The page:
Statistical analysis

The patients were classified according to AHI in two groups: mild OSA (AHI 5–15 h-1) and moderate-to-severe OSA (AHI ≥15 h-1). Statistical analyses were first performed on the whole population, and then comparisons between groups were performed. The quantitative variables were expressed as means with standard deviation. For the categorical variables, frequencies and proportions were used. To compare two means, an unpaired t-test or the Mann-Whitney U test was used, as appropriate. Homoscedasticity was assessed by the Kolmogorov-Smirnov test. Correlations between the sleep register and CPET variables were evaluated using Pearson’s correlation coefficients. If differences were not normally distributed, Spearman’s correlation was employed. Statistical significance was set at a p-value ≤.05. The data were analysed using SPSS, v.10.1 (Chicago, IL, USA).

3. Results

Baseline characteristics

A total of twenty-four morbidly obese female patients were included. Mean age and mean BMI were 36.17 ± 9.20 years and 45.20 ± 5.41 kg.m-2, respectively. Presented in Table 1 are the sleep data for the entire study population. Mild, moderate and severe OSA was detected in 14 (58.30%), 3 (8.60%) and 7 (29.20%) patients, respectively.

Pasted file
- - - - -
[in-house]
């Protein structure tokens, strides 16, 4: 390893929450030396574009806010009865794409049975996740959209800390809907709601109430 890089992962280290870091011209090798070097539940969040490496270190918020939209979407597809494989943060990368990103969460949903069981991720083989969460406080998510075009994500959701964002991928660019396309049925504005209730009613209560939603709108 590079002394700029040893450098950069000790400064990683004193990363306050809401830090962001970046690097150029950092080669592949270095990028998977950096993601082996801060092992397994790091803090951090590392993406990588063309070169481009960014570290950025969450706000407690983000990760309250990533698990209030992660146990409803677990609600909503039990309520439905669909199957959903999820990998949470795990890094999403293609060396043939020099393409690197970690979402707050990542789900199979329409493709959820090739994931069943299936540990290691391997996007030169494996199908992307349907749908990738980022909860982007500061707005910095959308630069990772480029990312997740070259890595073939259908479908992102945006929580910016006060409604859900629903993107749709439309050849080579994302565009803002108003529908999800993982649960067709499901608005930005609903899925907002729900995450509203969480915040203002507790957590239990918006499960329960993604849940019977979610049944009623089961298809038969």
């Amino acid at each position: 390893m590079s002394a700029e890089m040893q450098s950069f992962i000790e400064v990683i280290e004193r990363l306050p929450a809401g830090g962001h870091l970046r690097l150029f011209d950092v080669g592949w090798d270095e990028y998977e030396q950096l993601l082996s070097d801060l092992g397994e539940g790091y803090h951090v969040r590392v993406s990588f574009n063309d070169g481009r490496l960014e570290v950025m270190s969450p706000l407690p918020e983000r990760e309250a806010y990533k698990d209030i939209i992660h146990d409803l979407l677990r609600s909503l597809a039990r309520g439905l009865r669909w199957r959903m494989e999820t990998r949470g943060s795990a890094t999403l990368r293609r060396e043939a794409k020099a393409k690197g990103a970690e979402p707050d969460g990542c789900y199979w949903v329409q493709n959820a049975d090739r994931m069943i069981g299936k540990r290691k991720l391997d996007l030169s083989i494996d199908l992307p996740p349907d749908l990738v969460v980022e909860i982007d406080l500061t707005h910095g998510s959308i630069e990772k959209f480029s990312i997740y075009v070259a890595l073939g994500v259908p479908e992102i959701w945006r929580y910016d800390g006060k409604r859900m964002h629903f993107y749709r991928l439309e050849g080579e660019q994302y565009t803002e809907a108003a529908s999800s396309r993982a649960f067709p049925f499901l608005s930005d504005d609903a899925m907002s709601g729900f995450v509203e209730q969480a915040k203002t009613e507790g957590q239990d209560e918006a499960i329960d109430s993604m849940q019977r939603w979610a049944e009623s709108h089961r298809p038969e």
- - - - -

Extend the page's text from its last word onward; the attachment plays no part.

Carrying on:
Mean peak workload in CPET was 97.72 ± 17.23 watts, and mean peak V’O2 was 15.58 ± 2.44 ml.min-1.kg-1. At maximal workload, the HR was 142 ± 19.14 beats.min-1 and during the recovery period, the HR decreased 8.08% ± 3.76%, 14.14% ± 9.17% and 14.83% ± 4.11% from MHR at 30, 60 and 90 seconds after maximal workload, respectively (Table 1).

Table 1. Baseline characteristics of the study population

Baseline characteristics of the study population

Cardiopulmonary exercise testing according to severity of OSA

No differences were seen between groups with respect to age and BMI. As expected, patients with moderate-to-severe OSA had a higher AHI (p<.001) and oxygen desaturation index than those with mild OSA (p<.001).

Concerning the CPET results, peak workload was not different between groups. Interestingly, peak V’O2 measured in moderate-to-severe OSA was not statistically different from that of patients with mild OSA (16.11 ± 2.37 vs. 15.19 ± 2.50 ml.min-1.kg-1, p=.371). Additionally, both groups achieved similar MHR during CPET and no differences were found in HR recovery between patients with moderate-to-severe and mild OSA at 30, 60 and 90 seconds after peak workload. Nevertheless, the patients with moderate-to-severe OSA had an almost statistically significantly lower percentage decrease of HR at HR3 compared with patients with mild OSA (p=.073) (Table 2).

Table 2. Comparison between mild and moderate-to-severe obstructive sleep apnoea

Comparison between mild and moderate-to-severe obstructive sleep apnoea

Correlations between sleep register and cardiopulmonary exercise testing